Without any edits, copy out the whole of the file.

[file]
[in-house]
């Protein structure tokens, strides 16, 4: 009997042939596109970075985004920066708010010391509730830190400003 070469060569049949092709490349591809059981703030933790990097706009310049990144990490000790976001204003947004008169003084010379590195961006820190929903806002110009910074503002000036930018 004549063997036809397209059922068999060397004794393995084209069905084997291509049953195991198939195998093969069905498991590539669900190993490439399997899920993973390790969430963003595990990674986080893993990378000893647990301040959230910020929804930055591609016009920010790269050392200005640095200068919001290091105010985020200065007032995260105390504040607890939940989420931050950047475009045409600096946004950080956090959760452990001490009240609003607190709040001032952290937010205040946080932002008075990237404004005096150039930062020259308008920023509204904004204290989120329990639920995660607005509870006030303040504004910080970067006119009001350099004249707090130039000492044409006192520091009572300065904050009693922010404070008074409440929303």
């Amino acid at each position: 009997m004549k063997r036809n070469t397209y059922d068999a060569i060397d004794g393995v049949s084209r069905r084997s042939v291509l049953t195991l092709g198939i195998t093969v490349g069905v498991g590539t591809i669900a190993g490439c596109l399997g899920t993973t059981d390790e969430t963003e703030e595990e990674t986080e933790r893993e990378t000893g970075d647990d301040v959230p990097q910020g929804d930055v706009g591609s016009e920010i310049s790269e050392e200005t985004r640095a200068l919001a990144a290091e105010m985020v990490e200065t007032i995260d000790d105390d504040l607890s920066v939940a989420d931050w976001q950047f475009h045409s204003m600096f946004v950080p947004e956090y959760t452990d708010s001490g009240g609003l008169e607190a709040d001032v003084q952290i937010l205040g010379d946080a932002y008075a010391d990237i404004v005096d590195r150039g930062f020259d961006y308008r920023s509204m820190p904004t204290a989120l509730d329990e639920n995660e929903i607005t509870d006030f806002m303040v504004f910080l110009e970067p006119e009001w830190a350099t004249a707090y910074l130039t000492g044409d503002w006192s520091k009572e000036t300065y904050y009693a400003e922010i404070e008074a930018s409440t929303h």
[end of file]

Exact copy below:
[in-house]
């Protein structure tokens, strides 16, 4: 009997042939596109970075985004920066708010010391509730830190400003 070469060569049949092709490349591809059981703030933790990097706009310049990144990490000790976001204003947004008169003084010379590195961006820190929903806002110009910074503002000036930018 004549063997036809397209059922068999060397004794393995084209069905084997291509049953195991198939195998093969069905498991590539669900190993490439399997899920993973390790969430963003595990990674986080893993990378000893647990301040959230910020929804930055591609016009920010790269050392200005640095200068919001290091105010985020200065007032995260105390504040607890939940989420931050950047475009045409600096946004950080956090959760452990001490009240609003607190709040001032952290937010205040946080932002008075990237404004005096150039930062020259308008920023509204904004204290989120329990639920995660607005509870006030303040504004910080970067006119009001350099004249707090130039000492044409006192520091009572300065904050009693922010404070008074409440929303």
């Amino acid at each position: 009997m004549k063997r036809n070469t397209y059922d068999a060569i060397d004794g393995v049949s084209r069905r084997s042939v291509l049953t195991l092709g198939i195998t093969v490349g069905v498991g590539t591809i669900a190993g490439c596109l399997g899920t993973t059981d390790e969430t963003e703030e595990e990674t986080e933790r893993e990378t000893g970075d647990d301040v959230p990097q910020g929804d930055v706009g591609s016009e920010i310049s790269e050392e200005t985004r640095a200068l919001a990144a290091e105010m985020v990490e200065t007032i995260d000790d105390d504040l607890s920066v939940a989420d931050w976001q950047f475009h045409s204003m600096f946004v950080p947004e956090y959760t452990d708010s001490g009240g609003l008169e607190a709040d001032v003084q952290i937010l205040g010379d946080a932002y008075a010391d990237i404004v005096d590195r150039g930062f020259d961006y308008r920023s509204m820190p904004t204290a989120l509730d329990e639920n995660e929903i607005t509870d006030f806002m303040v504004f910080l110009e970067p006119e009001w830190a350099t004249a707090y910074l130039t000492g044409d503002w006192s520091k009572e000036t300065y904050y009693a400003e922010i404070e008074a930018s409440t929303h």